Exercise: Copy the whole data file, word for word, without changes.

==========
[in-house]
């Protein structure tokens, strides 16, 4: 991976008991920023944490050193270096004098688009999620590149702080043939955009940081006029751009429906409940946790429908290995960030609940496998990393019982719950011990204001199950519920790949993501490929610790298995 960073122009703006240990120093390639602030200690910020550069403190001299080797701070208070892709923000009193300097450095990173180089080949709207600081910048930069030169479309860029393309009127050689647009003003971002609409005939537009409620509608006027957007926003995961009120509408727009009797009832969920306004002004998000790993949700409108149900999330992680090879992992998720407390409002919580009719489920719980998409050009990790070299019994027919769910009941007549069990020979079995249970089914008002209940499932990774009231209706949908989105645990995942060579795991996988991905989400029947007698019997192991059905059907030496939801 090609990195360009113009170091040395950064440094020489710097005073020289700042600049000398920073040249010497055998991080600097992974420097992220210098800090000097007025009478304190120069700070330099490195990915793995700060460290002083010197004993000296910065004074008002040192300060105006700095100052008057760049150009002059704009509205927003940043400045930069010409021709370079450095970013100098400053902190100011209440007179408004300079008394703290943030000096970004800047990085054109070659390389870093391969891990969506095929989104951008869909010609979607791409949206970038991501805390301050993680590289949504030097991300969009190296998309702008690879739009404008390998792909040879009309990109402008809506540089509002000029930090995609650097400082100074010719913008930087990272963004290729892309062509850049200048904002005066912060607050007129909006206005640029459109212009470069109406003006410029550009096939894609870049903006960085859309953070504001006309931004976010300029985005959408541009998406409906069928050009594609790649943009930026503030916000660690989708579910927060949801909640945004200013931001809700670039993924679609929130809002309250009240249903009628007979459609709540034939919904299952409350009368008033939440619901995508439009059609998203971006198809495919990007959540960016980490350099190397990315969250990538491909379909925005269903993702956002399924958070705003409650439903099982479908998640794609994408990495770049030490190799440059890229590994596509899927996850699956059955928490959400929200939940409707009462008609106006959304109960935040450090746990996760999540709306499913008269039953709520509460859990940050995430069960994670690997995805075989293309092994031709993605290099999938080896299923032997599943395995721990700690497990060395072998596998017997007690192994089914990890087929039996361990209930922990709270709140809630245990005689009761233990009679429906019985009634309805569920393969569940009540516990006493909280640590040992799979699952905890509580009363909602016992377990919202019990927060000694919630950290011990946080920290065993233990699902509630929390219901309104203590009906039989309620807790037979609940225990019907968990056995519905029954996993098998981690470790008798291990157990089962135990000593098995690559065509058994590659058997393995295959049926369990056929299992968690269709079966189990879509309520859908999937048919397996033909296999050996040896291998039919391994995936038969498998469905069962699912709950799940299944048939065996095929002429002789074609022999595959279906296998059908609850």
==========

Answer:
[in-house]
């Protein structure tokens, strides 16, 4: 991976008991920023944490050193270096004098688009999620590149702080043939955009940081006029751009429906409940946790429908290995960030609940496998990393019982719950011990204001199950519920790949993501490929610790298995 960073122009703006240990120093390639602030200690910020550069403190001299080797701070208070892709923000009193300097450095990173180089080949709207600081910048930069030169479309860029393309009127050689647009003003971002609409005939537009409620509608006027957007926003995961009120509408727009009797009832969920306004002004998000790993949700409108149900999330992680090879992992998720407390409002919580009719489920719980998409050009990790070299019994027919769910009941007549069990020979079995249970089914008002209940499932990774009231209706949908989105645990995942060579795991996988991905989400029947007698019997192991059905059907030496939801 090609990195360009113009170091040395950064440094020489710097005073020289700042600049000398920073040249010497055998991080600097992974420097992220210098800090000097007025009478304190120069700070330099490195990915793995700060460290002083010197004993000296910065004074008002040192300060105006700095100052008057760049150009002059704009509205927003940043400045930069010409021709370079450095970013100098400053902190100011209440007179408004300079008394703290943030000096970004800047990085054109070659390389870093391969891990969506095929989104951008869909010609979607791409949206970038991501805390301050993680590289949504030097991300969009190296998309702008690879739009404008390998792909040879009309990109402008809506540089509002000029930090995609650097400082100074010719913008930087990272963004290729892309062509850049200048904002005066912060607050007129909006206005640029459109212009470069109406003006410029550009096939894609870049903006960085859309953070504001006309931004976010300029985005959408541009998406409906069928050009594609790649943009930026503030916000660690989708579910927060949801909640945004200013931001809700670039993924679609929130809002309250009240249903009628007979459609709540034939919904299952409350009368008033939440619901995508439009059609998203971006198809495919990007959540960016980490350099190397990315969250990538491909379909925005269903993702956002399924958070705003409650439903099982479908998640794609994408990495770049030490190799440059890229590994596509899927996850699956059955928490959400929200939940409707009462008609106006959304109960935040450090746990996760999540709306499913008269039953709520509460859990940050995430069960994670690997995805075989293309092994031709993605290099999938080896299923032997599943395995721990700690497990060395072998596998017997007690192994089914990890087929039996361990209930922990709270709140809630245990005689009761233990009679429906019985009634309805569920393969569940009540516990006493909280640590040992799979699952905890509580009363909602016992377990919202019990927060000694919630950290011990946080920290065993233990699902509630929390219901309104203590009906039989309620807790037979609940225990019907968990056995519905029954996993098998981690470790008798291990157990089962135990000593098995690559065509058994590659058997393995295959049926369990056929299992968690269709079966189990879509309520859908999937048919397996033909296999050996040896291998039919391994995936038969498998469905069962699912709950799940299944048939065996095929002429002789074609022999595959279906296998059908609850």